Of Pierre Laclede Liguest, the founder of St. Louis, but little of his personal history is known, further than the fact that he was a native of France, and a partner in the commercial house of Maxent, Laelede & Co., of New Orleans, for some years prior to his adventure to this Upper Louisiana in 1763-64. Nor have we much to relate concerning him during the fourteen years of his residence in this his "village of St. Louis," as whatever documents there might have been in possession of himself or family, at the period of his death in 1778, that might have enlightened us in relation to his personal history, went into the possession of Auguste Chouteau, his principal business companion and clerk during these fourteen years (surviving him for more than fifty years, and succeeding him in the title of founder of the place, as having witnessed the erection of the first house here) and doubtless have been lost or destroyed, as none are to be found at this day, either in the possession of the last survivor of Chouteau's son, still living in the place, or the numerous descendants of Laclede in these parts [these papers were entrusted to Nicollet, and destroyed by fire while in his possession]; consequently whatever we may have to say of Laclede is derived mainly from the meagre facts concerning him that are to be found in the archives, etc., and from tradition.
Laclede having completed his arrangements for his voyage to this upper country, sailed from New Orleans in his barge, with his family and outfit of merchandise for his Indian trade, on the 3d day of August, 1763, and arrived at Fort Chartres, some twenty miles above Ste. Genevieve, on the 3d of November following. In leaving New Orleans he had contemplated landing at Ste. Genevieve, the only settlement at that period on the west hank of the river in this upper country, but arriving there and finding no place in which to store his goods for the winter, the village being some two miles back from the river, at the suggestion of the commandant at that post he proceeded on to Fort Chartres, where he was kindly welcomed by the commandant, M. Neyon de Viliers. Here he landed his goods and prepared to spend the winter, in the course of which he rode upon horseback with a small party to Cabokia, the uppermost village and settlement, crossed to the west side, explored the country to the month of the Missouri, and up that stream for some distance, selected the spot for the location of his trading-post, marked it by blazing the trees, and returned to Fort Chartres to await the spring opening of the river.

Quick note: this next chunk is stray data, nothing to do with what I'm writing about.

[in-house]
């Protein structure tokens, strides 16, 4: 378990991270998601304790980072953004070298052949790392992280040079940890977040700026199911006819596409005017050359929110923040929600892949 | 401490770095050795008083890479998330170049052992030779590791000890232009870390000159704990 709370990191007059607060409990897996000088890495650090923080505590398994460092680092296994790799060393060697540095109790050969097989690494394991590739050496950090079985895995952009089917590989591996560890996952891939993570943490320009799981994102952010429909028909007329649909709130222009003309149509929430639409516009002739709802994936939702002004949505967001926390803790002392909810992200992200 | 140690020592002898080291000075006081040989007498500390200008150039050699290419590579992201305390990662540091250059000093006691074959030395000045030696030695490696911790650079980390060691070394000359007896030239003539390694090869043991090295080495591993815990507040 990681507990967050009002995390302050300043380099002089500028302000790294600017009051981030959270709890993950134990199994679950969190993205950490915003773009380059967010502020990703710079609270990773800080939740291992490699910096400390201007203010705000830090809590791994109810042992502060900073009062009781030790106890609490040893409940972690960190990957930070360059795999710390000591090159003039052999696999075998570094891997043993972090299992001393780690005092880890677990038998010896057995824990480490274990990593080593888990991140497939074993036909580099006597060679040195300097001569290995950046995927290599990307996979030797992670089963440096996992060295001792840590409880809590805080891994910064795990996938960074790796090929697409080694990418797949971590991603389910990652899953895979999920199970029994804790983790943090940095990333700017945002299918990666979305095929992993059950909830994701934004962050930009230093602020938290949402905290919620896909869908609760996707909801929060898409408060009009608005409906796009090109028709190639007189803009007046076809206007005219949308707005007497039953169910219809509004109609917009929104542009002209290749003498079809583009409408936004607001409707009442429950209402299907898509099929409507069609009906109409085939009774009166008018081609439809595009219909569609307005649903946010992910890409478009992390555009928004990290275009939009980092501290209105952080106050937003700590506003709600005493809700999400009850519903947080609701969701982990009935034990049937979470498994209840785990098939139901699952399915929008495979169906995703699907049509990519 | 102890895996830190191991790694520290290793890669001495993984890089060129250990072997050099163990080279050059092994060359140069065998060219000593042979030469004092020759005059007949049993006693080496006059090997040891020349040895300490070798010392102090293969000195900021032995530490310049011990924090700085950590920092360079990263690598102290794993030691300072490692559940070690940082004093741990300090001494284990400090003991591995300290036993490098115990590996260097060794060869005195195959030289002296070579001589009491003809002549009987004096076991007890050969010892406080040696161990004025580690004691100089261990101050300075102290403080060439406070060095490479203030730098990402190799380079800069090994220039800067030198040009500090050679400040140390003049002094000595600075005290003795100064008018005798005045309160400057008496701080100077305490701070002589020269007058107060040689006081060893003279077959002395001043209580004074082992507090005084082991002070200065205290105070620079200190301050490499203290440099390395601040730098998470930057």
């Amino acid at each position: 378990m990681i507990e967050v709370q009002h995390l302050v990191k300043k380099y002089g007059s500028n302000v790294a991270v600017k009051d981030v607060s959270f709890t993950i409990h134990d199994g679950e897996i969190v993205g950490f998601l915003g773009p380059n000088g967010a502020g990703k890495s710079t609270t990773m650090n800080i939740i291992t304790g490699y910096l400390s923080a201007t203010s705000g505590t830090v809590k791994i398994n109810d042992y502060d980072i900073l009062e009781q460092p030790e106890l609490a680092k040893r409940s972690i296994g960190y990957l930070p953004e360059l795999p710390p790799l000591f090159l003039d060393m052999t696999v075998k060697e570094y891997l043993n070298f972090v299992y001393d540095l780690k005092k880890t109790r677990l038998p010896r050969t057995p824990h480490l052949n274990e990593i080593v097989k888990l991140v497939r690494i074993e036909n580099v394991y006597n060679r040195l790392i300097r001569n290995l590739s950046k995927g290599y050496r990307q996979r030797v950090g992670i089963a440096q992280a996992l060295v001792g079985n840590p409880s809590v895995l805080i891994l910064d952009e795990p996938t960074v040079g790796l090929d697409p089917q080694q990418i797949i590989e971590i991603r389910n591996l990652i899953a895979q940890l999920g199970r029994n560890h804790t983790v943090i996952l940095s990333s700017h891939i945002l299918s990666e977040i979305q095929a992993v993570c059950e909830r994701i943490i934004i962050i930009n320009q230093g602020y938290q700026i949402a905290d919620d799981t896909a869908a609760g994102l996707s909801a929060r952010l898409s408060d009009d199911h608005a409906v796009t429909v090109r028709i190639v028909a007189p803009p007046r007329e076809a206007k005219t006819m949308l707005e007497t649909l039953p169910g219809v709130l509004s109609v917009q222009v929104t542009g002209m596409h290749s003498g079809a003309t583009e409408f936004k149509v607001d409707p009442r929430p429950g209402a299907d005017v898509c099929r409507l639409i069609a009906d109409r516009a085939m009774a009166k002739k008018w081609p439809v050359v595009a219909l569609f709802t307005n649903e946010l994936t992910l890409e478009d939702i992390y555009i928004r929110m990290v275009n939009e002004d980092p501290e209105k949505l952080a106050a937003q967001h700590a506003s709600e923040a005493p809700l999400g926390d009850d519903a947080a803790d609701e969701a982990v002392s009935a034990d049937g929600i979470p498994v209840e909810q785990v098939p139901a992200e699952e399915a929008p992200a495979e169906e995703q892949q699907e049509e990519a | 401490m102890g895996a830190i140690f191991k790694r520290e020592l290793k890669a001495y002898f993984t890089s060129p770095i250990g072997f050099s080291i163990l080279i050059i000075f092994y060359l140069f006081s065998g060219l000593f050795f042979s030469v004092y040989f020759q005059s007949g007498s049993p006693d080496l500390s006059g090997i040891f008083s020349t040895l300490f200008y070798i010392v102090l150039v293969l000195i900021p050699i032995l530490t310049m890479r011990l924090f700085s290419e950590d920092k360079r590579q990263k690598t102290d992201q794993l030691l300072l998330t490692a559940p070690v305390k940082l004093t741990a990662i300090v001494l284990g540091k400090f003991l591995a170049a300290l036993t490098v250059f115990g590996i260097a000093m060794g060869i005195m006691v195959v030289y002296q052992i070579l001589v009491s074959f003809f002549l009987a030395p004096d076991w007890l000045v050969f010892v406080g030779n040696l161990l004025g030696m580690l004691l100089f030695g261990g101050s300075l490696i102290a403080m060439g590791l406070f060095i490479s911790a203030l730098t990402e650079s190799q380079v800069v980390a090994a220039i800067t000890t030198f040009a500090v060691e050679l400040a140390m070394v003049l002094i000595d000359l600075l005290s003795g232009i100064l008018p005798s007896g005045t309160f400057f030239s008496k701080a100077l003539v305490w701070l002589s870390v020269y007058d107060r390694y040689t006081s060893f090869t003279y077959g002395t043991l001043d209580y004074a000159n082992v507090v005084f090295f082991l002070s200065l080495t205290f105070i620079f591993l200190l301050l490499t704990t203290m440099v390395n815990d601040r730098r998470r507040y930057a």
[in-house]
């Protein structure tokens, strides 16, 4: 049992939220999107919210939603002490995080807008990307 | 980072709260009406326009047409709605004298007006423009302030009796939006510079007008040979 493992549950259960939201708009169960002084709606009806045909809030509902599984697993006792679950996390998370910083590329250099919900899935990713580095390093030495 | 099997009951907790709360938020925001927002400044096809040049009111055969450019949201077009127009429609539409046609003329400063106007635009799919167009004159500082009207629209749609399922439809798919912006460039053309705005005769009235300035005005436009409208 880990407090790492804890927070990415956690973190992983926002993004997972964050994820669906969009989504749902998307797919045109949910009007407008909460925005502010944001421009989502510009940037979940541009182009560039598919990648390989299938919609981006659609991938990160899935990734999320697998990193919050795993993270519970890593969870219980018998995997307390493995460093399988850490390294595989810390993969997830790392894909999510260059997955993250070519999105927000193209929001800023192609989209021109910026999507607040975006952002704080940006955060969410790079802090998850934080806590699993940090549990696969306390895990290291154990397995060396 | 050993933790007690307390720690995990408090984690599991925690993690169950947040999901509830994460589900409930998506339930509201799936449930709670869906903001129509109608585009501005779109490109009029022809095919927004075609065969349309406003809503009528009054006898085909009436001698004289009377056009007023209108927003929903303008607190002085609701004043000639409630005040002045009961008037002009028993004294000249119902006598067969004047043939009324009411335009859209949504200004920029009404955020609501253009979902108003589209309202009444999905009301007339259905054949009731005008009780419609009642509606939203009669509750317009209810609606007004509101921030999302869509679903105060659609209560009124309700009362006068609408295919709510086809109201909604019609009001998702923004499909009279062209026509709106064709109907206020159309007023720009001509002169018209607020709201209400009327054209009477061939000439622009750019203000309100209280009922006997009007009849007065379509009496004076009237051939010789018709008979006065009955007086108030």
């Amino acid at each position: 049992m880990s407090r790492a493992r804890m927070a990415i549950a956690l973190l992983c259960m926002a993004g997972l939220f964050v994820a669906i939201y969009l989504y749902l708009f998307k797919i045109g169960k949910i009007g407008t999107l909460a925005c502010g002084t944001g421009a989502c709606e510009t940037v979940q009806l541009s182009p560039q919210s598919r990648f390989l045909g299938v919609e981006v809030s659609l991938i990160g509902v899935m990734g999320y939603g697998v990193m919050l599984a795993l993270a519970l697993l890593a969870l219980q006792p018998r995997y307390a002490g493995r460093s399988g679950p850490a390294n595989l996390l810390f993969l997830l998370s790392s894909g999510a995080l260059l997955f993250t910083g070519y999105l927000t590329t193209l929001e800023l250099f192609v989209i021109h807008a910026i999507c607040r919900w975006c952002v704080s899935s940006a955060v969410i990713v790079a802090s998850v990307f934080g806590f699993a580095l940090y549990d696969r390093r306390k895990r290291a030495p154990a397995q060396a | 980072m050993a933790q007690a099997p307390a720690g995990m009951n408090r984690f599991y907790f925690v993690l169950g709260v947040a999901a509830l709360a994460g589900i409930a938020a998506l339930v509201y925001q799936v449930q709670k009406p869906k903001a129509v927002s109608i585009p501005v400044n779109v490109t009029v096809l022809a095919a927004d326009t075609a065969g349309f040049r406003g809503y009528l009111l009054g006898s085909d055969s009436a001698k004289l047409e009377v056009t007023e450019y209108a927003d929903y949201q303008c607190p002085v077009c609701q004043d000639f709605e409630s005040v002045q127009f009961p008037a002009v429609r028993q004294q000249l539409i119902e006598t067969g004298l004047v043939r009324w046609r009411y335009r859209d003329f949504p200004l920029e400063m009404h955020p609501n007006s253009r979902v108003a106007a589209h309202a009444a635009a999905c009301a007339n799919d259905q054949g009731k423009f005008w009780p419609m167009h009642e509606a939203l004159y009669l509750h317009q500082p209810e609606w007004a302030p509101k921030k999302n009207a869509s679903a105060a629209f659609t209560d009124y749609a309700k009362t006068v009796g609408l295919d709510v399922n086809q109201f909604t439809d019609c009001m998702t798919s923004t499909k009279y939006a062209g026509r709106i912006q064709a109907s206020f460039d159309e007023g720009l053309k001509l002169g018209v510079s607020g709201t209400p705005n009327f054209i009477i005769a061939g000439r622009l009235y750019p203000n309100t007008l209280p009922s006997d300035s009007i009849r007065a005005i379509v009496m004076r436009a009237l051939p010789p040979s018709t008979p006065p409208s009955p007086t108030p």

It was while spending the winter at Fort Chartres that news reached there of the cession of that side of the country to Great Britain, and the consequent determination was formed by many at the inhabitants to leave the country rather then to become subjects of that power. This suggested to Laclede the idea of laying out a village around his contemplated trading-post, and inducing them to come over to the west side and settle themselves around him; for otherwise it is evident, that had that side remained under the subjection of France, but few of those who did came over, the most of them natives of the soil where their fathers had been established for a period of eighty years, and where they lived in comfort and ease, would ever have dreamed of abandoning their homes simply for the purpose of crossing to the west side (which they might have done long previously had they been so disposed), and in a measure begin life anew. Consequently it foltows that the sudden springing up of St. Louis into a village in the brief space of a year or two was theeffect of the cession of the east side to England; otherwise it would in all probability have been but a trading-post, with perhaps a few families scattered around it in the progress of time for the next forty years. This is made, manifest from the fact that, in that lung period, the increase was so slow that the place numbered but nine hundred and twenty-five souls at the date of the transfer to the United States in 1804.